Background: Patients presenting with unilateral sinus symptoms or nasal polyps raise concerns about sinister pathology. Yet despite the relatively common occurrence of this presentation, and its potential severity, an organized diagnostic approach to unilateral sinus disease (USD) has never been defined. The purpose of this work was to propose a diagnostic algorithm for managing patients with USD based on prior experience.
Methods: We performed a retrospective review of the medical records of all patients with USD who underwent surgical intervention and had pathological specimens during a 15-year period at an urban academic center. Nasal endoscopy and computed tomography (CT) scan findings, demographic characteristics, presenting symptoms, medical histories, and previous treatments were analyzed.
Results: A total of 191 patients met the inclusion criteria, 153 of whom were initially diagnosed at our center. Among the latter group, 51 (33%) presented with a nasal mass or polyp observed by endoscopy. Inverted papilloma was present in 16% of those cases, and malignant tumors comprised 14%. In contrast, of patients without an obvious nasal polyp (n = 102), 2% had inverted papilloma and 3% had malignancies. Overall, chronic rhinosinusitis was the most common diagnosis both in patients with polyps (67%) and those without nasal polyps (69%).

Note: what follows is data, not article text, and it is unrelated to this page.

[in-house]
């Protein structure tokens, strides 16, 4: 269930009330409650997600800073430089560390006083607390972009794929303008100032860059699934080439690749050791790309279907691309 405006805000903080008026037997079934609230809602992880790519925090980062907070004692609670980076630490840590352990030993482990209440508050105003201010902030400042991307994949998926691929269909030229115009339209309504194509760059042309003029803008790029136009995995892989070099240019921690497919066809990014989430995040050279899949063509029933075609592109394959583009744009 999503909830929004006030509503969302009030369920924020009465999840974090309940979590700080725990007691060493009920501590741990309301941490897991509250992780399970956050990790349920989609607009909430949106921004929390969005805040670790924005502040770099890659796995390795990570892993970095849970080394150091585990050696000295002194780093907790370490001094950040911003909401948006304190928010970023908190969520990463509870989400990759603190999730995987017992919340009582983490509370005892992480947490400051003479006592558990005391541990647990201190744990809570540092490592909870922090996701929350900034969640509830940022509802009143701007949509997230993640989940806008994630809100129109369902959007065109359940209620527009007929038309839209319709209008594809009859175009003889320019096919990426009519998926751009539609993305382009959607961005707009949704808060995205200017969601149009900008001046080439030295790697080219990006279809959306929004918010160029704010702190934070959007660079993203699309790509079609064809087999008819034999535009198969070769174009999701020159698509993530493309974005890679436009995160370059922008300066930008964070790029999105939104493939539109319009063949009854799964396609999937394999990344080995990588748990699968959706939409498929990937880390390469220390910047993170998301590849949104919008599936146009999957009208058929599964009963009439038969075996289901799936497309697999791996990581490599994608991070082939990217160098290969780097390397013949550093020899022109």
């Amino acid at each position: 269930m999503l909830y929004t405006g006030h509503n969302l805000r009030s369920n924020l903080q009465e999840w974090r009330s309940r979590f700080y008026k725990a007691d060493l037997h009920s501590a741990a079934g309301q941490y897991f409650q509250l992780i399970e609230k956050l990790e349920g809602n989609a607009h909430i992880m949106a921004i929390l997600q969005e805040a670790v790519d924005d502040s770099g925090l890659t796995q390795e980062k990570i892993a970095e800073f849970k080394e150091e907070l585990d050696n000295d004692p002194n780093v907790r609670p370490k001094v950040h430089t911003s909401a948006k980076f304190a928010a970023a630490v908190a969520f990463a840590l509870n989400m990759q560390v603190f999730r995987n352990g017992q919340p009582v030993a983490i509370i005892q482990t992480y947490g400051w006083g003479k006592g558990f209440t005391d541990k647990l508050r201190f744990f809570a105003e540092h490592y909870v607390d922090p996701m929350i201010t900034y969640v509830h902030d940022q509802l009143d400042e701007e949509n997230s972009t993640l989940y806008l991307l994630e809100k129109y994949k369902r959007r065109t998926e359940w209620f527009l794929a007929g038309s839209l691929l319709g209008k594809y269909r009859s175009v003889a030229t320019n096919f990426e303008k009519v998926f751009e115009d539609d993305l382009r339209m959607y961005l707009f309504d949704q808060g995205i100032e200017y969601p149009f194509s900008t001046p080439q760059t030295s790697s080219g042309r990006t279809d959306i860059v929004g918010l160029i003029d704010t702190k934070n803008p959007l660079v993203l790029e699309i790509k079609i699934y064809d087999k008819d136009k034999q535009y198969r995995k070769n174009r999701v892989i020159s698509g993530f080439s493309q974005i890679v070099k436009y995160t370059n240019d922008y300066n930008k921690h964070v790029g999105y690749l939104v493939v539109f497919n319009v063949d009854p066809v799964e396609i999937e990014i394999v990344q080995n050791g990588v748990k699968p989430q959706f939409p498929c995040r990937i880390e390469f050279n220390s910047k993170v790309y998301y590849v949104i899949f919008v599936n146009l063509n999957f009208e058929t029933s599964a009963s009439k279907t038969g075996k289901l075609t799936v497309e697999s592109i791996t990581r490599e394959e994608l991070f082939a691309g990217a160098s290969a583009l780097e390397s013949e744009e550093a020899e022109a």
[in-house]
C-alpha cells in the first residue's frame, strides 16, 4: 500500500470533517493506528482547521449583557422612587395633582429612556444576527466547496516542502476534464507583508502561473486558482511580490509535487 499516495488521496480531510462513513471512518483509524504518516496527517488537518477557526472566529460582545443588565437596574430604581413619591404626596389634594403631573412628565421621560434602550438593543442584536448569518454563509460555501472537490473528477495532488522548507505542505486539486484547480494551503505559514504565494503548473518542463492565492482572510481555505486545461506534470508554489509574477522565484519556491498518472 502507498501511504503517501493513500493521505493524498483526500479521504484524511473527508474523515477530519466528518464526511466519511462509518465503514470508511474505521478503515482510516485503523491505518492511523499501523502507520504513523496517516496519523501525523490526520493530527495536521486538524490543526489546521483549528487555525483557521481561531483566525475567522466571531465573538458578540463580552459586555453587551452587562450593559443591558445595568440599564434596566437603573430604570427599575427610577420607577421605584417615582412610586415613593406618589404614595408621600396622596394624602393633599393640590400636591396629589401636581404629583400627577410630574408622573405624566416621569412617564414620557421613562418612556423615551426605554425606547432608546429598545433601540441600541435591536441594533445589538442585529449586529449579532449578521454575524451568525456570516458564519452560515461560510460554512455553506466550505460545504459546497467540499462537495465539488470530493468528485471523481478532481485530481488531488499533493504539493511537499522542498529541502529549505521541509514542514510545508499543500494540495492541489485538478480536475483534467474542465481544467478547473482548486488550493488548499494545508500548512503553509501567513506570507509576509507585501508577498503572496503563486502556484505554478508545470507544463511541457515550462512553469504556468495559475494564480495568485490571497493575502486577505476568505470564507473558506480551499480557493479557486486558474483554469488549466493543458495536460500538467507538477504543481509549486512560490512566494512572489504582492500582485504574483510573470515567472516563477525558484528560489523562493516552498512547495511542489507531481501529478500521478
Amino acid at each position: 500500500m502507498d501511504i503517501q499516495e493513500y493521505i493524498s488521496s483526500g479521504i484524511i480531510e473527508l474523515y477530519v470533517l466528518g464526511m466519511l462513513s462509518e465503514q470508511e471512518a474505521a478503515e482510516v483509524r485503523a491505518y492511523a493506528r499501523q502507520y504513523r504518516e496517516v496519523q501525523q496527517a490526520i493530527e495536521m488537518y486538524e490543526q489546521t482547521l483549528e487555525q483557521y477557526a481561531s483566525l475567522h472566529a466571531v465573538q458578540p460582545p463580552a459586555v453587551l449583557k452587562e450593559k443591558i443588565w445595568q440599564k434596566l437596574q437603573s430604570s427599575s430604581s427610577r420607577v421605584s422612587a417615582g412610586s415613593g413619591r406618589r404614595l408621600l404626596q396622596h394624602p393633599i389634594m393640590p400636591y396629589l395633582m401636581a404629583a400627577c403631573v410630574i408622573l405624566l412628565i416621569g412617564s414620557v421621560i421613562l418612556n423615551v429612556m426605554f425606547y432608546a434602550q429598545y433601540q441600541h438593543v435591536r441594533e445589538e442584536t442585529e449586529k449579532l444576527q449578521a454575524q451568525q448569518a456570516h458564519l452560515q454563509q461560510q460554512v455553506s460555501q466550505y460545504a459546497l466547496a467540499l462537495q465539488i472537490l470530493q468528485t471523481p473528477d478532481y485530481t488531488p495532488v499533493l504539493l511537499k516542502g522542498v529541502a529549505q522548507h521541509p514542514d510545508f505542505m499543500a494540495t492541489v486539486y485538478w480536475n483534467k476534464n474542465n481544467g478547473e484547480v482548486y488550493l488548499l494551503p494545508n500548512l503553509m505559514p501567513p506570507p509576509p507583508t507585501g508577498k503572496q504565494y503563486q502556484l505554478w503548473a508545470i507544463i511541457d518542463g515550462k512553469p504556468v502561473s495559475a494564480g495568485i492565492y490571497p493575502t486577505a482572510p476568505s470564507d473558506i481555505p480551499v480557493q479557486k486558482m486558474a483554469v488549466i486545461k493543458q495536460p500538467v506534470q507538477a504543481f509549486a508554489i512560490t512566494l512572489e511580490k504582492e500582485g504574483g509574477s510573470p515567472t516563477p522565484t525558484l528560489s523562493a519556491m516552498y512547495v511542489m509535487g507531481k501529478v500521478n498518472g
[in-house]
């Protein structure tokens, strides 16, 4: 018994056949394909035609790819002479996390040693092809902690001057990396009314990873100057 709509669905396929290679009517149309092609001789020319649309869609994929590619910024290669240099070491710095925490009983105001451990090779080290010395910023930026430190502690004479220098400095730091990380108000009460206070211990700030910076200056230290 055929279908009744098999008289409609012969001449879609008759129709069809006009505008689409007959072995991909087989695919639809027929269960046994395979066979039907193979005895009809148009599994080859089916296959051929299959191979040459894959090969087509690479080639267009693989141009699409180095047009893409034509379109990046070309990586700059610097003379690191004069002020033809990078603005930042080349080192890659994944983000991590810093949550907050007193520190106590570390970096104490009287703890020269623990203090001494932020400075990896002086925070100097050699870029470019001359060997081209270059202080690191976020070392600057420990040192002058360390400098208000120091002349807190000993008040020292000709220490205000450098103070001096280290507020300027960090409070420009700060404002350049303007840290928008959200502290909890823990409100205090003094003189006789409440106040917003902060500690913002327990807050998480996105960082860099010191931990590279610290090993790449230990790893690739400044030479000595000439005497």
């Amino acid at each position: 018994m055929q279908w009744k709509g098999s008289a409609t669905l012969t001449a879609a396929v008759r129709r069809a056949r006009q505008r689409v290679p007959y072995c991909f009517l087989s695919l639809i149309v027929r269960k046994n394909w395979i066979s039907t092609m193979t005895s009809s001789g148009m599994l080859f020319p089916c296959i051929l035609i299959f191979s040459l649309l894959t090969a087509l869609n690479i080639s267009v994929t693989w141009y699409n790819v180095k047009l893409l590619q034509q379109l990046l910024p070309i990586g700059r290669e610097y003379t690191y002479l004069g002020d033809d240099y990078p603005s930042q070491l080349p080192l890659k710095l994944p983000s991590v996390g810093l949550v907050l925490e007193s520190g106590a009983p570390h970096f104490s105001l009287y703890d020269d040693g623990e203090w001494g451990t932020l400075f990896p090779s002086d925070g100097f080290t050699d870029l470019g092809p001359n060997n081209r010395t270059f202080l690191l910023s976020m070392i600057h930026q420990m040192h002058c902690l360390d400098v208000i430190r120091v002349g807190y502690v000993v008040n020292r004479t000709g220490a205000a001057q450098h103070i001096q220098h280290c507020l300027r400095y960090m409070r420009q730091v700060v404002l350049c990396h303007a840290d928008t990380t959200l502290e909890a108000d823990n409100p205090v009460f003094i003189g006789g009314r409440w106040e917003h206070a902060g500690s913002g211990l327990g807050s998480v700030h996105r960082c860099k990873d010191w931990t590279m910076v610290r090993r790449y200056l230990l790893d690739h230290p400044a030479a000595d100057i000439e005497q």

Conclusion: Although USD is most likely to represent chronic inflammation, there exists a fair likelihood of finding malignant pathology, particularly in cases where patients have a unilateral polyp. Based on this review, we propose a strategy for the management of new presentations of USD.
Keywords: CT; chronic; endoscopy; fungus; inverted papilloma; sinusitis; unilateral.
© 2015 ARS-AAOA, LLC.